To confirm the diagnosis and rule out other medical conditions, lab tests were obtained to assess hormone, calcium, vitamin D, blood cholesterol levels and thyroid function. Also ordered were a sedimentation rate to check for arthritis, an X-ray of her back and a dual energy X-ray absorptiometry (DEXA) scan to rule out injury. DEXA scan is the gold standard in diagnosis of osteoporosis.2

Diagnostic tests revealed a lack of estrogen and calcium. The X-ray of her back showed degenerative changes but no disc dislocations or herniations. The DEXA scan showed a T score of -2.9. A T score greater than -2.5 confirms a diagnosis of osteoporosis and indicates hormonal treatment should be initiated.1

Treatment Plan

Treatment includes a calcium supplement 1200 mg with vitamin D daily, Fosamax® (alendronate sodium) 10 mg daily and Premarin® (conjugated estrogens) 0.625 mg daily. This routine treatment should provide adequate relief and help prevent future bone loss.3 The Women’s Health Initiative study is the first trial with definitive data supporting the ability of postmenopausal hormones to prevent fractures at the hip, vertebrae and other sites.4

Patient Education

After tolerance of medications and symptom relief have been achieved, a walking routine, weight-bearing exercise and education on a well-balanced diet are introduced. The goal of walking and weight-bearing exercises is to increase bone mass and muscle endurance.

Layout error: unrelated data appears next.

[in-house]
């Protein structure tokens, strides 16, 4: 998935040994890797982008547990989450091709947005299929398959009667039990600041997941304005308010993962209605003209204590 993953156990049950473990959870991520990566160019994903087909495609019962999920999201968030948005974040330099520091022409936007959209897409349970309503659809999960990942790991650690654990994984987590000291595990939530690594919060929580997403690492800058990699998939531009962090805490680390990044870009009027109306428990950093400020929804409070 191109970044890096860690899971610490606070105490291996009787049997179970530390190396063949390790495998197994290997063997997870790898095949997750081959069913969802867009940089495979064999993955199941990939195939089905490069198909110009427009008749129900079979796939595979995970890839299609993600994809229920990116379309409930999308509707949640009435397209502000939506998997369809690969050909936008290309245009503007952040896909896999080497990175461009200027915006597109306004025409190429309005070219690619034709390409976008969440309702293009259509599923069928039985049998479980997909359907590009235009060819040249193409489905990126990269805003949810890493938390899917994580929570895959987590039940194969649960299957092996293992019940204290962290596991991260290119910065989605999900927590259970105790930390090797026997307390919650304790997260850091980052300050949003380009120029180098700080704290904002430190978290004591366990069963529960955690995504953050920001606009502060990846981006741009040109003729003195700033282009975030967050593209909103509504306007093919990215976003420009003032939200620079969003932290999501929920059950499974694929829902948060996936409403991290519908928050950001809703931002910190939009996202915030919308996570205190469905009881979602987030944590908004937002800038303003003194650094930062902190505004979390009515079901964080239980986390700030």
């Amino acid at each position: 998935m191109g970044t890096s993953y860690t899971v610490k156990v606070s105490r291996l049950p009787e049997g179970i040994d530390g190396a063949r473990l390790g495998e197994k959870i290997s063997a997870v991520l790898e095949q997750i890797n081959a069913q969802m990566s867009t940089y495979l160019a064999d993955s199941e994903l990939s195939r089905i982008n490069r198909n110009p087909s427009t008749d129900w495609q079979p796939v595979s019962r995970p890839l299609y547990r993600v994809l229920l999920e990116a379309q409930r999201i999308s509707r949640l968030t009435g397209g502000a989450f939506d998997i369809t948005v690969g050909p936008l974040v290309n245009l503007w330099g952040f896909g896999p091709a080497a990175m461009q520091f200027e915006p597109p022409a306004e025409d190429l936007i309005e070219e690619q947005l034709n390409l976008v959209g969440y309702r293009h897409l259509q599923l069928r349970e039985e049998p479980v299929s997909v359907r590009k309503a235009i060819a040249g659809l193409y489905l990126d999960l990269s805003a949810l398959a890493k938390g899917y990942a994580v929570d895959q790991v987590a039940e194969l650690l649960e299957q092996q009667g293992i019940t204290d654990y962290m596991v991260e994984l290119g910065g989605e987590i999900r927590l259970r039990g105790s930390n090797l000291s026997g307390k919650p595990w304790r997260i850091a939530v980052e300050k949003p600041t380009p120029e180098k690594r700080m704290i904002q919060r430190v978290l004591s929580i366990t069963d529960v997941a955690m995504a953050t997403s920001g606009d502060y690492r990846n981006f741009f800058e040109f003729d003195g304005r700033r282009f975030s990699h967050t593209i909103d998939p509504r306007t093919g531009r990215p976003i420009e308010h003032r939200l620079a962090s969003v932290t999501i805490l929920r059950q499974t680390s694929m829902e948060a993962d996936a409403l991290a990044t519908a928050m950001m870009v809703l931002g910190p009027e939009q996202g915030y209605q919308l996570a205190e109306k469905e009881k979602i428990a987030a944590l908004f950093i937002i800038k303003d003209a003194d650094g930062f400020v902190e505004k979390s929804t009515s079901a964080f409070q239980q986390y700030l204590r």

In addition to the nutritional education, T.S. is given reinforcement on continuing to avoid alcohol and cigarette smoking. Education also includes the side effects of taking estrogen and Fosamax and the importance of following this treatment plan to achieve a good outcome for her, as osteoporosis is a debilitating condition.

Case Summary

With this patient’s heredity, risk factors and menopausal state, her risk for osteoporosis is high. With the hormonal changes of menopause alone, there has been a great decrease in calcium absorption levels. Hormone replacement needs to be used to increase the absorption of the calcium, vitamin D and estrogen concurrently to prevent further bone loss and increase her quality of life.

Though there are now many studies that show negative impacts of the use of estrogens on menopausal women, in this patient the use of Fosamax and Premarin should help her greatly and increase her quality of life.1 With proper treatment and follow-up, she should be able to live a normal life with less bothering symptoms in the future.


1. McKalip, D. (2003). Case study: A 78-year-old female with a 4-week-old fracture from primary osteoporosis. The Journal of Family Practice, 52(2), 115-117.

2. South, J.E. (2001). Osteoporosis: Part 1, evaluation and assessment. American Family Physician, 63, 897-904.

3. McClung, B. (1999). Using osteoporosis management to reduce fractures in elderly women. The Nurse Practitioner, 24(3), 26-49.

4. Writing Group for the Women’s Health Initiative Investigators. (2002). Risks and benefits of estrogen plus progesterone in healthy postmenopausal women: Principle results from the women’s health initiative randomized controlled trial. JAMA, 288(3), 321-333.

Natalie Tesso Simmermacher is a nationally certified wound, ostomy and continence advanced practice nurse. She is completing the final stages of a family nurse practitioner program. She is a published author, professional speaker and has her own practice in Ohio.